How to keep required minimum distributions invested in a down market
The deadline for mandatory retirement plan withdrawals is fast approaching, which could force some retirees to sell assets in a down market. But experts say there may be ways to reduce the negative effects.
Required minimum distributionsknown as RMDs, are annual amounts that must be taken from certain retirement accounts, such as 401(k) plans and most individual retirement accounts.
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RMDs start when you turn 72with a deadline of 1 April the following year for your first withdrawal and a due date of 31 December for future years.
Although it has been a tough year for the stock market, there is a steep IRS penalty for missing RMD deadlines – 50% of the amount that should have been withdrawn.
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“This is obviously not the right time to sell these assets because they are at a loss,” said certified financial planner John Loyd, owner of The Wealth Planner in Fort Worth, Texas.
From midday on December 7 S&P 500 index is a decrease of more than 17% for 2022, and Bloomberg US Aggregate the bond index is down almost 12% for the year.
Why you need to manage ‘order of return’ risk
Research shows that the timing of selling assets and pulling funds from your portfolio can be “tremendously powerful,” said Anthony Watson, a CFP and founder and president of Thrive Retirement Specialists in Dearborn, Michigan.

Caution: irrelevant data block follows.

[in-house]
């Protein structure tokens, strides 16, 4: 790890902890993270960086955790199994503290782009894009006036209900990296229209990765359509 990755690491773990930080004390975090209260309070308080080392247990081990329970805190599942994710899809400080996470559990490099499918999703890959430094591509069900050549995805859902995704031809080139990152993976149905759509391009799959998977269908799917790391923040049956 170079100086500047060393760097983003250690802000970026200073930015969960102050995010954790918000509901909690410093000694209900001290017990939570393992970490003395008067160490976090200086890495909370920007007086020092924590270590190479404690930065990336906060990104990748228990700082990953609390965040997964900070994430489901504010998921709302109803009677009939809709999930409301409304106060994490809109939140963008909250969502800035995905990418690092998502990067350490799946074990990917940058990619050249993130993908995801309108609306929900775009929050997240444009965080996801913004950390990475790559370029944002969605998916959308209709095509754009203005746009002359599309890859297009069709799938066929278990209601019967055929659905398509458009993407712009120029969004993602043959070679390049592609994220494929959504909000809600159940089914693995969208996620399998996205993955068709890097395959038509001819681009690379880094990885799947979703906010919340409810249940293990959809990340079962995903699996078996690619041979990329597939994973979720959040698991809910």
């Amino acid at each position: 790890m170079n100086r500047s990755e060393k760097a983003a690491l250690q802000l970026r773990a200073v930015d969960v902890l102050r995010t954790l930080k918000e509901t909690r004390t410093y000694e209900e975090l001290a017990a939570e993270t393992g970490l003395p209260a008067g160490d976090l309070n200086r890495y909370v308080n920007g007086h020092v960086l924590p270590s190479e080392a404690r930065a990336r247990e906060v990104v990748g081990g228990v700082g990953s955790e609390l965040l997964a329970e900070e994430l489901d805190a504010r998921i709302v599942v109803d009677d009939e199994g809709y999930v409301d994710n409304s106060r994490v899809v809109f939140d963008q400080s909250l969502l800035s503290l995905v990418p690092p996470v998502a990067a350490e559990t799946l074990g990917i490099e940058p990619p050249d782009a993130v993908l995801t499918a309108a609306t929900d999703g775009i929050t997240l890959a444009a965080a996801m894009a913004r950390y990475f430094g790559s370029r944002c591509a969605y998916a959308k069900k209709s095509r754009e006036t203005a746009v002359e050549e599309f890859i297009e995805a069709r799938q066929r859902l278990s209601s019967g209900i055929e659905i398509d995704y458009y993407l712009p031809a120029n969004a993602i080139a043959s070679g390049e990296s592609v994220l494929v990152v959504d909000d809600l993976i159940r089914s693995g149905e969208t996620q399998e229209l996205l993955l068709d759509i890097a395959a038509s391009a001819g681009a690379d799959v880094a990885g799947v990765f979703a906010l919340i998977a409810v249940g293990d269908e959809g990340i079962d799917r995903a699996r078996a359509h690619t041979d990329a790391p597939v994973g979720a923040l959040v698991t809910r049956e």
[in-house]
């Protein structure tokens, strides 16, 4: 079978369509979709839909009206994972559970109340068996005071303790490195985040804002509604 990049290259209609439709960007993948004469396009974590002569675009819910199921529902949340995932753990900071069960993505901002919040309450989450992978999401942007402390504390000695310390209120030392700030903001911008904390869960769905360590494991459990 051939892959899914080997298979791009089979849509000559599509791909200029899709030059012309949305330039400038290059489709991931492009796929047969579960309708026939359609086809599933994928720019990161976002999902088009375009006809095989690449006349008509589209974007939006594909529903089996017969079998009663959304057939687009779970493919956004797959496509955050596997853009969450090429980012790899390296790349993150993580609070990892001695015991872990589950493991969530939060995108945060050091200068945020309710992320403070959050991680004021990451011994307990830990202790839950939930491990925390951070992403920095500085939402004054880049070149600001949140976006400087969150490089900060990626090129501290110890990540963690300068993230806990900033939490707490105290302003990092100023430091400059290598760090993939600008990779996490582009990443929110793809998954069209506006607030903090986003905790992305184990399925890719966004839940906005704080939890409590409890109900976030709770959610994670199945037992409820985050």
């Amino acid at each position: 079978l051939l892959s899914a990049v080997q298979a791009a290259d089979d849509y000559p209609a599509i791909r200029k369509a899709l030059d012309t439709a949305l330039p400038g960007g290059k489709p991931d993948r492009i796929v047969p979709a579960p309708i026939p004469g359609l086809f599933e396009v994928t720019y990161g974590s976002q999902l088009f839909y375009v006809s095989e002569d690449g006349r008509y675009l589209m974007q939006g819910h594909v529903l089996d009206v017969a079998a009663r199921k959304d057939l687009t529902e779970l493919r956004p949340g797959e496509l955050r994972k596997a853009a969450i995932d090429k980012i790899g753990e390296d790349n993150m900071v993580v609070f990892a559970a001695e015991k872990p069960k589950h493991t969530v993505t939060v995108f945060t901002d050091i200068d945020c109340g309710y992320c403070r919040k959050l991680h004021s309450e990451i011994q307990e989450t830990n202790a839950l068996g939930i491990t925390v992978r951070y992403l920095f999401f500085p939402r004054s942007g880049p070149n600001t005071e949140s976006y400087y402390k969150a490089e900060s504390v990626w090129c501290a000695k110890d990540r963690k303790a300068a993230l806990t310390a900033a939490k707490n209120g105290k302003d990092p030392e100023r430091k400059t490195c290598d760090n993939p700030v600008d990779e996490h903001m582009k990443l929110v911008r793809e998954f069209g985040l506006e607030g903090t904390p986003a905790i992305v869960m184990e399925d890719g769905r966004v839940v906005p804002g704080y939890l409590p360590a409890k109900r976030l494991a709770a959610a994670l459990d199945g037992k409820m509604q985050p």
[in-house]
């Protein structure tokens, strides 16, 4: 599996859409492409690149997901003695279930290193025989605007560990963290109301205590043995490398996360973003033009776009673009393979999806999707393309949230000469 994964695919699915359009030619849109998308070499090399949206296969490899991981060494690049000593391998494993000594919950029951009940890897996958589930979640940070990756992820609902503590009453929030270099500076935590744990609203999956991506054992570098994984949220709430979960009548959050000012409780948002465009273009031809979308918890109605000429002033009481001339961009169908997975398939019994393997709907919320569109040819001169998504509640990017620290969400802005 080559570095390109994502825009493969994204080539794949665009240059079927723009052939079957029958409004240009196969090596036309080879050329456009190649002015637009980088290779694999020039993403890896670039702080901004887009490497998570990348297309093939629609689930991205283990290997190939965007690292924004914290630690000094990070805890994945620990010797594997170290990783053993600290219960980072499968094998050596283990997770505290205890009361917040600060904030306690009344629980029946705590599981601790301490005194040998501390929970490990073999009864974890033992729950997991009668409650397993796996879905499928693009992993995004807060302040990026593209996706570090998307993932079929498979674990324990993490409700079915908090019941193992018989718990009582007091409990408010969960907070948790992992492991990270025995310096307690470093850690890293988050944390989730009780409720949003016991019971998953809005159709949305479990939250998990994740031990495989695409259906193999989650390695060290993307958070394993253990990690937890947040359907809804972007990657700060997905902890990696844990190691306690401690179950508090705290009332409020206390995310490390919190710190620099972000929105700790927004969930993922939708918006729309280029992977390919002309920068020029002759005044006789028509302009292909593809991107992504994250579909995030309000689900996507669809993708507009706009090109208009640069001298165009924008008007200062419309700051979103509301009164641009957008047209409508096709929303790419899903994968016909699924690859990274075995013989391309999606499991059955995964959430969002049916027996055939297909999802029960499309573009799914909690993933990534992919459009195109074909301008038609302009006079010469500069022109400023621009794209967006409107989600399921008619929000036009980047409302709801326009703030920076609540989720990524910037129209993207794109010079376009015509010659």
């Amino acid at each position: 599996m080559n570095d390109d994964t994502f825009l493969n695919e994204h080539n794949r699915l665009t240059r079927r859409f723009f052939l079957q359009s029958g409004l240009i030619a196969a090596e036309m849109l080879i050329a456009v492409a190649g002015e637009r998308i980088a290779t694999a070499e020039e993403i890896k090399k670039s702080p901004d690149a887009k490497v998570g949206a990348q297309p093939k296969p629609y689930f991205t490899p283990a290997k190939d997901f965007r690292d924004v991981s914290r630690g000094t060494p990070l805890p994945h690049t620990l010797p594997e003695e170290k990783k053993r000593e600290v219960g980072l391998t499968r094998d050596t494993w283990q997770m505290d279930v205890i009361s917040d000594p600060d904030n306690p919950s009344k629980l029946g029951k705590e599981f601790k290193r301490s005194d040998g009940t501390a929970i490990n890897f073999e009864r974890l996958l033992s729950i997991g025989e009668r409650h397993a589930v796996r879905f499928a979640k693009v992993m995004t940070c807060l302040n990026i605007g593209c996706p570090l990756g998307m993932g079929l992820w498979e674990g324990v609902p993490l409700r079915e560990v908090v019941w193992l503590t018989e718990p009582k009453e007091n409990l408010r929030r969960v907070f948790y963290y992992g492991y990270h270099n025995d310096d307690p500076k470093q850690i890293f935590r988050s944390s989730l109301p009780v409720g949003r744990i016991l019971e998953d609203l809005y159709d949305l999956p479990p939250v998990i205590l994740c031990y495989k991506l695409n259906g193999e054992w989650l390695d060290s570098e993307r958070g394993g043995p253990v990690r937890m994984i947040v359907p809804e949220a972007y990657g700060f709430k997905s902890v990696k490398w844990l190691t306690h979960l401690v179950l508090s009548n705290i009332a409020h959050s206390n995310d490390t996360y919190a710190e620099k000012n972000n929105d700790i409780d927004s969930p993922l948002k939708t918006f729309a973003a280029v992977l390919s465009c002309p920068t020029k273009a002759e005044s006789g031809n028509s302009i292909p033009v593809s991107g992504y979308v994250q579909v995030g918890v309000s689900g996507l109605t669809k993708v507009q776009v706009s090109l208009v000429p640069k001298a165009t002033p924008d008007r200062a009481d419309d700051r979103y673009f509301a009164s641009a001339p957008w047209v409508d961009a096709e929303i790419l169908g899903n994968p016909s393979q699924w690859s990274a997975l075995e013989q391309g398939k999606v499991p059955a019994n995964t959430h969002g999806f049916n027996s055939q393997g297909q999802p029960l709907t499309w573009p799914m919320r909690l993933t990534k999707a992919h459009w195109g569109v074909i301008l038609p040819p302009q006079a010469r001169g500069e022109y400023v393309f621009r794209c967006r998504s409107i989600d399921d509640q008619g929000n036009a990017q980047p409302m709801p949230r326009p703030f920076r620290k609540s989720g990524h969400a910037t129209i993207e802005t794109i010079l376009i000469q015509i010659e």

The value of assets when you make withdrawals can change the size of your nest egg significantly over time, known as “sequence of returns” riskand managing that risk is “at the heart of retirement planning,” Watson said.
Consider “journaling” to keep your RMD invested
If you don’t need your RMD for immediate living expenses, there are a few ways to keep the funds invested, experts say.
One option, known as “bookkeeping,” moves the assets from your retirement account to a brokerage account without selling. “Not a lot of people are aware of that,” Loyd said.
Like an RMD, journaling still counts as a withdrawal for tax purposes, meaning you’ll receive Form 1099-R to report the transfer as income on your return, he said.
While journaling avoids market timeouts, it’s difficult to gauge the exact dollar amount because market values fluctuate and you may need another withdrawal to fully satisfy your RMD, he said.
Plus, most retirees withhold taxes through their RMDs, which isn’t possible when they book assets, Loyd said. Typically, he uses the second withdrawal for tax withholding.
Either way, you’ll want to build in enough time to complete both transactions before the deadline because “the IRS is not very lenient when it comes to mistakes,” Loyd said.
Avoid ‘execution risk’ by selling and reinvesting
While record keeping keeps assets in the market longer, some advisors prefer to avoid “execution risk” by selling assets, withdrawing the proceeds and then reinvesting in a brokerage account.
It takes a few days for RMD funds to settle, but Watson sees record keeping as “overly complicated” and prefers to reinvest the funds immediately after the withdrawal clears.